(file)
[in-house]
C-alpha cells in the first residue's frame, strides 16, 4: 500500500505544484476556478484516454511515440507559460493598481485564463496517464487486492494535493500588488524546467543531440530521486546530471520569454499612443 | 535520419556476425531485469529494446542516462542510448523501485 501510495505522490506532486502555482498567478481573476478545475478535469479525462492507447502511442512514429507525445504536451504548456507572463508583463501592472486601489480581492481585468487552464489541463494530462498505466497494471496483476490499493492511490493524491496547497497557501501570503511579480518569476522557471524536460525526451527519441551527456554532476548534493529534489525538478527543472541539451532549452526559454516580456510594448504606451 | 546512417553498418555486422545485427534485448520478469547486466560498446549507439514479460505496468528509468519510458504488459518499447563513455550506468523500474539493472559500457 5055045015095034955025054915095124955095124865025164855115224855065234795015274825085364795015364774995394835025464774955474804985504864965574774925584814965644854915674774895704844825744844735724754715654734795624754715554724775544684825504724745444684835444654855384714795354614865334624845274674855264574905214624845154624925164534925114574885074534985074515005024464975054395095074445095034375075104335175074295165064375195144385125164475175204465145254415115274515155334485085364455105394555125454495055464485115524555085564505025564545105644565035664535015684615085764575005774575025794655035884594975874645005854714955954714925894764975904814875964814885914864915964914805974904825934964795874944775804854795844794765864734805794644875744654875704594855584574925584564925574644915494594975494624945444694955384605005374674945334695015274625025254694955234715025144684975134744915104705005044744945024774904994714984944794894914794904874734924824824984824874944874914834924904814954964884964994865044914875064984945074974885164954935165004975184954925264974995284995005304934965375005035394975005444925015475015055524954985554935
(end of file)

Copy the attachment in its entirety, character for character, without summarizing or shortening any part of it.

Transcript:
[in-house]
C-alpha cells in the first residue's frame, strides 16, 4: 500500500505544484476556478484516454511515440507559460493598481485564463496517464487486492494535493500588488524546467543531440530521486546530471520569454499612443 | 535520419556476425531485469529494446542516462542510448523501485 501510495505522490506532486502555482498567478481573476478545475478535469479525462492507447502511442512514429507525445504536451504548456507572463508583463501592472486601489480581492481585468487552464489541463494530462498505466497494471496483476490499493492511490493524491496547497497557501501570503511579480518569476522557471524536460525526451527519441551527456554532476548534493529534489525538478527543472541539451532549452526559454516580456510594448504606451 | 546512417553498418555486422545485427534485448520478469547486466560498446549507439514479460505496468528509468519510458504488459518499447563513455550506468523500474539493472559500457 5055045015095034955025054915095124955095124865025164855115224855065234795015274825085364795015364774995394835025464774955474804985504864965574774925584814965644854915674774895704844825744844735724754715654734795624754715554724775544684825504724745444684835444654855384714795354614865334624845274674855264574905214624845154624925164534925114574885074534985074515005024464975054395095074445095034375075104335175074295165064375195144385125164475175204465145254415115274515155334485085364455105394555125454495055464485115524555085564505025564545105644565035664535015684615085764575005774575025794655035884594975874645005854714955954714925894764975904814875964814885914864915964914805974904825934964795874944775804854795844794765864734805794644875744654875704594855584574925584564925574644915494594975494624945444694955384605005374674945334695015274625025254694955234715025144684975134744915104705005044744945024774904994714984944794894914794904874734924824824984824874944874914834924904814954964884964994865044914875064984945074974885164954935165004975184954925264974995284995005304934965375005035394975005444925015475015055524954985554935